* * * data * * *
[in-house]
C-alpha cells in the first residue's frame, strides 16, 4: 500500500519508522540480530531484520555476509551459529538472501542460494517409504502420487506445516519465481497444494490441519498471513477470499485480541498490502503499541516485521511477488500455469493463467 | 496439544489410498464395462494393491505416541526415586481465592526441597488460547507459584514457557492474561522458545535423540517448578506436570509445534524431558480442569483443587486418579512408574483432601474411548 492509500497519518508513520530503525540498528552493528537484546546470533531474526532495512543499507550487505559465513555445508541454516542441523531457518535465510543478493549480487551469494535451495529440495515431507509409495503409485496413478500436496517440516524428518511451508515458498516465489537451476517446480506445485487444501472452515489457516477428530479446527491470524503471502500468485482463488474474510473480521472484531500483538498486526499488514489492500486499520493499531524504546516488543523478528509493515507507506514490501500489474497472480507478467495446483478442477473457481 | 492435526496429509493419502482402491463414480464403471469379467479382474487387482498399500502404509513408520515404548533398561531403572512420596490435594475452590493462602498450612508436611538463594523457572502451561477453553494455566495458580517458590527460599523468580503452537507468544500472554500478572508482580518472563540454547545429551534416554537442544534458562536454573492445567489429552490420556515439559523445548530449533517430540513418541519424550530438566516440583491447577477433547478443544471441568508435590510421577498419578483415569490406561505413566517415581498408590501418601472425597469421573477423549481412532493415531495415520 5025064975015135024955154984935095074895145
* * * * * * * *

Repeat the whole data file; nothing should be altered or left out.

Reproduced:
[in-house]
C-alpha cells in the first residue's frame, strides 16, 4: 500500500519508522540480530531484520555476509551459529538472501542460494517409504502420487506445516519465481497444494490441519498471513477470499485480541498490502503499541516485521511477488500455469493463467 | 496439544489410498464395462494393491505416541526415586481465592526441597488460547507459584514457557492474561522458545535423540517448578506436570509445534524431558480442569483443587486418579512408574483432601474411548 492509500497519518508513520530503525540498528552493528537484546546470533531474526532495512543499507550487505559465513555445508541454516542441523531457518535465510543478493549480487551469494535451495529440495515431507509409495503409485496413478500436496517440516524428518511451508515458498516465489537451476517446480506445485487444501472452515489457516477428530479446527491470524503471502500468485482463488474474510473480521472484531500483538498486526499488514489492500486499520493499531524504546516488543523478528509493515507507506514490501500489474497472480507478467495446483478442477473457481 | 492435526496429509493419502482402491463414480464403471469379467479382474487387482498399500502404509513408520515404548533398561531403572512420596490435594475452590493462602498450612508436611538463594523457572502451561477453553494455566495458580517458590527460599523468580503452537507468544500472554500478572508482580518472563540454547545429551534416554537442544534458562536454573492445567489429552490420556515439559523445548530449533517430540513418541519424550530438566516440583491447577477433547478443544471441568508435590510421577498419578483415569490406561505413566517415581498408590501418601472425597469421573477423549481412532493415531495415520 5025064975015135024955154984935095074895145